Suzuki Swift (2017) Review
Suzuki Swift (2017) At A Glance
Contract hire deals from £126.34 per month
Insurance Group 12
On average it achieves 102% of the official MPG figure
The 2017 Suzuki Swift isn’t perfect, with a small boot, a slightly unsettled ride, high insurance costs and an iffy safety record. However, it’s still a very likeable car thanks to its funky styling, thrill-a-minute handling and rev-hungry engines, and there’s much more to like besides. Granted, most supermini buyers will probably prefer the cocktail of attributes provided by a Ford Fiesta or SEAT Ibiza, but while the Swift is flawed, it’s most certainly charming.
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Fiesta. Polo. Corsa. There are some very familiar names in the supermini market, not least because they’re some of the best-selling cars in Britain. And for good reason. Smart to look at, comfortable and enjoyable to drive and practical enough for day-to-day use, they suit a very large number of drivers.
But what if you’re not like most drivers? What if you value different things? What if you could have a car that focused much more on fun and style than comfort and luxury, and you could have it for much less cash than you’d pay for one of the usual suspects?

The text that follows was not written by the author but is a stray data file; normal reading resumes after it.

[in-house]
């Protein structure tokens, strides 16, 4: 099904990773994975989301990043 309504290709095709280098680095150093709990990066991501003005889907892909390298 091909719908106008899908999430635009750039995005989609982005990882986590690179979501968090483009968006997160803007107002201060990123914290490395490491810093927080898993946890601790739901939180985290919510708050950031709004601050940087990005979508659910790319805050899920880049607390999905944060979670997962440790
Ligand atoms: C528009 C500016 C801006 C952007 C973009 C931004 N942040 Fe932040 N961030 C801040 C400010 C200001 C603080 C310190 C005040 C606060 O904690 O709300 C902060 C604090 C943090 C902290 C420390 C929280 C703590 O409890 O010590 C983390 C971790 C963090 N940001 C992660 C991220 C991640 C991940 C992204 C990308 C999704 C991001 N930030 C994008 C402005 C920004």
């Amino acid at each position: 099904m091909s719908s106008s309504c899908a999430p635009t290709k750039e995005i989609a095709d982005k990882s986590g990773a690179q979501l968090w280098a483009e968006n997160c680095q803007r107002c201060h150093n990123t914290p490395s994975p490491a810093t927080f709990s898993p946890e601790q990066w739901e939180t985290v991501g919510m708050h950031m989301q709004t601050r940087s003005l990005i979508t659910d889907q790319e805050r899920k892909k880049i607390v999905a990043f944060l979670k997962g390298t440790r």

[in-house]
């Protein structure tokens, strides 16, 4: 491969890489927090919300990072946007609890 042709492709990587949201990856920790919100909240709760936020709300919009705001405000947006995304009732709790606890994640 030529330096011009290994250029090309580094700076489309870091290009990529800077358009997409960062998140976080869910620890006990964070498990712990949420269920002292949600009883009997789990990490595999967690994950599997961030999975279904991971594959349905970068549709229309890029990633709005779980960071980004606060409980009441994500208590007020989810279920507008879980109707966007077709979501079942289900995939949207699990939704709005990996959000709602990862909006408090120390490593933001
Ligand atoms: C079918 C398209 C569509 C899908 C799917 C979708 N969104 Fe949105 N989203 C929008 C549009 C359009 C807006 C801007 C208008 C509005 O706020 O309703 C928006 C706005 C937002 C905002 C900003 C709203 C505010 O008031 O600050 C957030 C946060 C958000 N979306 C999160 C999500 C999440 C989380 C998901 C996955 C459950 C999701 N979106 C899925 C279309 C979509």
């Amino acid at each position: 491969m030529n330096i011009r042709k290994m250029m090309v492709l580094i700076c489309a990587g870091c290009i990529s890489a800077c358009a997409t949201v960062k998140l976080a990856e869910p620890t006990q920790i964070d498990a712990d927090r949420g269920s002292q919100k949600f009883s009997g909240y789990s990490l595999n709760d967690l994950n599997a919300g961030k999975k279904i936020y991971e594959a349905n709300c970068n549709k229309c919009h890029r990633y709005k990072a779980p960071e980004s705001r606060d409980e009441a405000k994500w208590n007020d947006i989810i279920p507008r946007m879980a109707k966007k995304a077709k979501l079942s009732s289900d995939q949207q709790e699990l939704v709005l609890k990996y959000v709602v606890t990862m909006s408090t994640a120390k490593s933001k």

If that’s what you’re after, then you’d be missing a trick if you didn’t consider the Suzuki Swift.
This thing really is lots of fun. First off, it looks great thanks to its sleek lines and its cutesy features. Secondly, it’s an absolute hoot on the road. The rev-hungry engines tempt you into thrashing them mercilessly, and when you chuch the car into a bend, it rewards you with good grip, meaty-feeling steering and really impressive balance. It’s virtually impossible to drive this car without smiling.
It’s good in other ways, too. The engines are smooth and quiet, and deliver good efficiency figures, there’s decent room for four in the passenger compartment, and all but the entry-level version come with a decent amount of kit.
However, doubling down on fun does involve a few sacrifices in other areas. Some drivers will find the ride rather unsettled, the boot is quite small and the cabin feels pretty plasticky. Still, drivers who are young and care-free are unlikely to care too much about that.
Sadly, the Swift does have one more rather serious - not to mention strange - achilles heel that makes it completely unsuitable for young drivers, and that’s its preposterously and catastrophically high insurance groupings.
Parents won’t much like the fact that the Swift has struggled in Euro NCAP crash tests, either. It’s such a shame, because otherwise, it’s absolutely perfect for that audience.